Tilly Moses – Alight and Adrift

Album Review | GingerDog Records | Review by Allan Wilkinson | Stars: 4/5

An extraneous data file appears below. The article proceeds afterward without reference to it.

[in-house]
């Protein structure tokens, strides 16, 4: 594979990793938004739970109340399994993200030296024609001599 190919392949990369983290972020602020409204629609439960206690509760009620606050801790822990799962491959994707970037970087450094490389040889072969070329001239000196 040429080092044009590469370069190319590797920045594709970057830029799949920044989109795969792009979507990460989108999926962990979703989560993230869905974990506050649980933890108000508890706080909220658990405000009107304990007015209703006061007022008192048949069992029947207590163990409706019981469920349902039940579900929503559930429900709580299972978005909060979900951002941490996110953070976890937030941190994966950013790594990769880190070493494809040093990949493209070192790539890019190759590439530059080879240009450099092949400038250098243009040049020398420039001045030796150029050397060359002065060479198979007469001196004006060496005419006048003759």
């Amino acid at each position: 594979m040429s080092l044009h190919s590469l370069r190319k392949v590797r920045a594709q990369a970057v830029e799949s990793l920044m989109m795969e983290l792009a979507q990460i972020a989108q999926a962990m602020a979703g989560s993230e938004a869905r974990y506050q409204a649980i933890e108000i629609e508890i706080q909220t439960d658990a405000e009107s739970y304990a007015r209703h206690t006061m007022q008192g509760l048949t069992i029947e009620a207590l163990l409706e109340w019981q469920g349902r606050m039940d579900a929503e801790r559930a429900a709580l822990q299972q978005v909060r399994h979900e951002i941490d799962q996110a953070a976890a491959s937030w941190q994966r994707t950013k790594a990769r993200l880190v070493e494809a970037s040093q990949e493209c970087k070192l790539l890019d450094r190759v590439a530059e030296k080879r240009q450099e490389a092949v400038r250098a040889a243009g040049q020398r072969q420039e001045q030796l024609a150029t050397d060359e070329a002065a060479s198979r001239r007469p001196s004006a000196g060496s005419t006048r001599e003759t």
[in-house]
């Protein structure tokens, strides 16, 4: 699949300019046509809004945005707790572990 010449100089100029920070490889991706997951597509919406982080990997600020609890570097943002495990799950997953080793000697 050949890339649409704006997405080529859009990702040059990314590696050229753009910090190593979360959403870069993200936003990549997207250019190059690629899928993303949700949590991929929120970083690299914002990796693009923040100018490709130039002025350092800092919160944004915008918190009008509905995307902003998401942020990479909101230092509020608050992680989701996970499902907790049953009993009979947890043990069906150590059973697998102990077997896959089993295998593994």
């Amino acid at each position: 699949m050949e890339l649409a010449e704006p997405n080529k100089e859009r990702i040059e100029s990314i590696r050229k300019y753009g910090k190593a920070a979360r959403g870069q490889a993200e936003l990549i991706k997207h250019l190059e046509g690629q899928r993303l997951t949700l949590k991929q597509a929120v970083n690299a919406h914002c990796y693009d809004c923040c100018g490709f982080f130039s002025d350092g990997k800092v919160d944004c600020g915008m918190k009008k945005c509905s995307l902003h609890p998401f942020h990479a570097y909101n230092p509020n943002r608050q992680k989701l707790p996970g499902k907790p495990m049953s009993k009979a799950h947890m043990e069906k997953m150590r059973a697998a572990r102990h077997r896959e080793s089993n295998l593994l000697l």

This debut album by Tilly Moses, a young Suffolk-born, now York-based singer-songwriter/mandolin player, comes as a result of a lengthy teenage apprenticeship spent writing, performing, collaborating and recording in preparation for this moment. Tilly’s penchant for theatrical hats and colourful garlands, her frequent exposure at festivals up and down the country and her seemingly beguiling nature have prepared her well for the release of these dozen songs, all of which show a marked maturity since we first heard some of them on stage or via YouTube videos over the last few years. If her Painted Faces EP, recorded in her mid-teens, effectively got the ball rolling on her burgeoning recording career, then Alight and Adrift is poised to launch that career with more determination. Tilly’s ethereal voice on such songs as “Definitions”, “Paper Conflicts” and “Flatlands” demonstrates strength and fragility in equal measure, whilst Harbour shows a mature approach to collaboration as she duets with the BBC Folk Award winner Sam Kelly. Accompanying herself on harmonium and shruti box, as well as her faithful soulmate, the mandolin, the song arrangements have a gentleness that focuses predominantly on her voice, with some empathetic playing from BBC Jazz Award Winner and Mercury Prize nominee Kit Downes, singer-songwriter Samuel McKie, recorder maestro Finn Collinson and Mawkin fiddler James Delarre. All twelve songs are Tilly Moses originals apart from the traditional “Hares on the Mountain”, which is treated to a strong and determined arrangement here, yet you feel you have heard some of them before, such as “Fear With Fire”, delivered with military precision, which I feel I’ve been listening to for years. Alight and Adrift is a seriously good debut for a young performer who I’m sure you’ll hear more about very soon.